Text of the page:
Management of temperament • 13 August 2007 • The SnowBlog
Management of temperament
OK, a good chat to Rob, a deep breath and a good morning's worth of heads-down work, and things are looking up. The Bookseller (hello Tom!) are interested in running a story on the Snowcase, which is very friendly of them. I have learned a new thing in Photoshop (always a pleasure) about duotones. I have done one of my bank recs. I have fixed my computer's USB ports. I have sent out a few invoices. All is well with the world.
I might have said it here before: the most important attribute to crack when running your own business is to manage your own temperament. What does that mean? It means that when things aren't perfect, to not panic. It means that when you've got more tasks that you can possibly manage, to calmly work through them one by one. It means that if you're getting bogged down by detail and overwhelmed by the sheer scale of the impossibility of growing a business organically whilst not selling out your principles, to have a nice cup of tea, take a deep breath and just start chipping away.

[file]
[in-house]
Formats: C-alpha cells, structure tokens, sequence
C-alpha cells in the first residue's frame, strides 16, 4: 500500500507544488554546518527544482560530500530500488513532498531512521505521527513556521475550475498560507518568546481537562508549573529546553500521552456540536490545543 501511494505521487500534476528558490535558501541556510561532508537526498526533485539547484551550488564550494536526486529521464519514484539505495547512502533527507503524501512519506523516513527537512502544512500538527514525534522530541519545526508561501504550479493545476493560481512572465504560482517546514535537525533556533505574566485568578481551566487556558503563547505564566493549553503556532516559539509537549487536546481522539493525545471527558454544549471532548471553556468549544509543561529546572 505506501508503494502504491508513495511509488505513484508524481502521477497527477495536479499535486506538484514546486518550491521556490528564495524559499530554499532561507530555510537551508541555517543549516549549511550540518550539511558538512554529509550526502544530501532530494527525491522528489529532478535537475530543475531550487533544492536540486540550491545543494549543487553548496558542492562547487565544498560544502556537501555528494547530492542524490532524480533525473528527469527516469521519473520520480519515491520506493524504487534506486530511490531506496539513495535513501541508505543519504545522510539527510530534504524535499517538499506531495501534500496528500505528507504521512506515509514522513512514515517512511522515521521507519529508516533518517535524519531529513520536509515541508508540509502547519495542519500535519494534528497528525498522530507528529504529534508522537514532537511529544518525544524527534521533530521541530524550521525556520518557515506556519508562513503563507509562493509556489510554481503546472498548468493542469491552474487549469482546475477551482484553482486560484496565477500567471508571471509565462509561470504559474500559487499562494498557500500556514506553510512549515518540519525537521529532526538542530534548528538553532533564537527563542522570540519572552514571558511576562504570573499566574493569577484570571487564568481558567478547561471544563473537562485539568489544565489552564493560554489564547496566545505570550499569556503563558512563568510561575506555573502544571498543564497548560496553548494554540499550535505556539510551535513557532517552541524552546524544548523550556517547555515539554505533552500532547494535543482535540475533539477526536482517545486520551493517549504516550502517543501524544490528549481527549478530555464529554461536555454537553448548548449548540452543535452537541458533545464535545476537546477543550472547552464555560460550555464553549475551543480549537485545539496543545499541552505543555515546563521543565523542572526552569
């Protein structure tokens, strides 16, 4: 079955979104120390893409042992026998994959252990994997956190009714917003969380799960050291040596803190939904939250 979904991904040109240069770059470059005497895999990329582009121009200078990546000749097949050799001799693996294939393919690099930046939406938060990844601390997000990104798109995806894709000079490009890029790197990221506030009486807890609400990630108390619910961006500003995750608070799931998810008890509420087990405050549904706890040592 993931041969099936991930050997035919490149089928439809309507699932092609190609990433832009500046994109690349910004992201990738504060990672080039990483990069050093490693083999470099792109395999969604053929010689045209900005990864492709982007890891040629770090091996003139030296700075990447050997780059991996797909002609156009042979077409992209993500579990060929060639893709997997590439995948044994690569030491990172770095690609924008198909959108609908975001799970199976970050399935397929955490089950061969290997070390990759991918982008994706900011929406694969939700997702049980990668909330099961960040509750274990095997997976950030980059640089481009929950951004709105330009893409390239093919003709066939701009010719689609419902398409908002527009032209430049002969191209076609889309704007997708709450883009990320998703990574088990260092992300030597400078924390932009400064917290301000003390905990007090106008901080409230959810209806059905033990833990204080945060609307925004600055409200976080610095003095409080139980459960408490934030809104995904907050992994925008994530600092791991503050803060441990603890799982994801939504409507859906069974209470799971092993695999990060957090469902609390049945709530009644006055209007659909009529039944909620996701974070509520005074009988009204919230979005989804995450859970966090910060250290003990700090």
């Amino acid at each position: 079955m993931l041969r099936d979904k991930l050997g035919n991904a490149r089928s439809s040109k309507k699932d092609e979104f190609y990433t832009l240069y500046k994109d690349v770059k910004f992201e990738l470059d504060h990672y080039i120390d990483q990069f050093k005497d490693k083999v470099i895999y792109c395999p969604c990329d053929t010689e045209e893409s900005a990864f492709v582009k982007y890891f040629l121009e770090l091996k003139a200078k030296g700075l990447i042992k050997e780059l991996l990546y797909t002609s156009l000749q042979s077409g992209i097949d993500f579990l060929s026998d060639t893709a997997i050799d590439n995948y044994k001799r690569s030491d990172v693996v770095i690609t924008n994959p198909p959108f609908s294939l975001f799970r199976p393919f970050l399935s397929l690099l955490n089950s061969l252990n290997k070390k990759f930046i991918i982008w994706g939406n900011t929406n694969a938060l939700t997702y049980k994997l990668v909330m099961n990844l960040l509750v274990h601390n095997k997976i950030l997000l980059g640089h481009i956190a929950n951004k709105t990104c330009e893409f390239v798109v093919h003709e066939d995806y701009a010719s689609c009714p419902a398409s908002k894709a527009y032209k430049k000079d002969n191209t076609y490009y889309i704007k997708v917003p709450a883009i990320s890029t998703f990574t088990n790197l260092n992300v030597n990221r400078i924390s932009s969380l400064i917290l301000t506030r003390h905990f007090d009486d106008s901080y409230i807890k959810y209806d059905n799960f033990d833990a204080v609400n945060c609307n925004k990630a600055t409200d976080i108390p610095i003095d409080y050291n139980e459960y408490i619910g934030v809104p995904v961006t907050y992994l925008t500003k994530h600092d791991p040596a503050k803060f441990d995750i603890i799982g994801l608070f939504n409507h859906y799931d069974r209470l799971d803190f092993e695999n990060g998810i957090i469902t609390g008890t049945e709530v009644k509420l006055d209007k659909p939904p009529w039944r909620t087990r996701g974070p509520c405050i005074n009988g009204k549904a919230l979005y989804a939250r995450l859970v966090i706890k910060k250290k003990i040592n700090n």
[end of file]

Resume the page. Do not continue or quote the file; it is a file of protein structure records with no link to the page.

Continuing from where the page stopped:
Sometimes - and I know I'm doing it and instantly regret it - especially if I'm tired, things start to overtake me and the sheer difficulty of it all starts to get to me - like this morning. As soon as I realise it's happening, I launch into my three-prong plan of action. First, call Rob. He is so brilliant at rationally explaining to me, with examples and diagrams, why everything is going to be fine. Secondly, doctor the to-do list. It's so lame that I can trick my brain so easily, but by simply shifting 80% of today's tasks into tomorrow and the rest of the week, my head clears, I can think logically again and I have the breathing space I need to take stock. Thirdly, I get a whomping big americano and start to chip away at the tasks and action plan, one by one, bit by bit.
Works every time. Worked this morning. I should patent this as a foolproof methodology for business success. You'll have to get your own Rob, though.